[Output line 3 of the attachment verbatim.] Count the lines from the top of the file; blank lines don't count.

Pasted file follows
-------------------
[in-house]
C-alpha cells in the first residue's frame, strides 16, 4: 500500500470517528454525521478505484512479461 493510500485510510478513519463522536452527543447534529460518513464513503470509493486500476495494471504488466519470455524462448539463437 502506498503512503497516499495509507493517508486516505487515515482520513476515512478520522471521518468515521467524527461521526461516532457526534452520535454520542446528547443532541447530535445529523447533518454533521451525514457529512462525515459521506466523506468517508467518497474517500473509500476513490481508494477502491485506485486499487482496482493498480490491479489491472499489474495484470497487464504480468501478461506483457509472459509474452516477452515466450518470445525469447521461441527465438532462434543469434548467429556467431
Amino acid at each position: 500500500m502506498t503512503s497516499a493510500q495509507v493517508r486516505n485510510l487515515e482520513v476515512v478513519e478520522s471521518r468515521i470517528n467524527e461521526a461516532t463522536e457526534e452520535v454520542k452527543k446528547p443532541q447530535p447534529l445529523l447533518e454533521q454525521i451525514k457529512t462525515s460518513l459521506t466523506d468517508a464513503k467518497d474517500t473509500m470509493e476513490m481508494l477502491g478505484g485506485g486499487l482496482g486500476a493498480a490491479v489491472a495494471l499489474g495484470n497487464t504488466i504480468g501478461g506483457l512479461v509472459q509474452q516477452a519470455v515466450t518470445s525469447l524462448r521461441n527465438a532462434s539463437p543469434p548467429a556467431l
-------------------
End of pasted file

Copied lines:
Amino acid at each position: 500500500m502506498t503512503s497516499a493510500q495509507v493517508r486516505n485510510l487515515e482520513v476515512v478513519e478520522s471521518r468515521i470517528n467524527e461521526a461516532t463522536e457526534e452520535v454520542k452527543k446528547p443532541q447530535p447534529l445529523l447533518e454533521q454525521i451525514k457529512t462525515s460518513l459521506t466523506d468517508a464513503k467518497d474517500t473509500m470509493e476513490m481508494l477502491g478505484g485506485g486499487l482496482g486500476a493498480a490491479v489491472a495494471l499489474g495484470n497487464t504488466i504480468g501478461g506483457l512479461v509472459q509474452q516477452a519470455v515466450t518470445s525469447l524462448r521461441n527465438a532462434s539463437p543469434p548467429a556467431l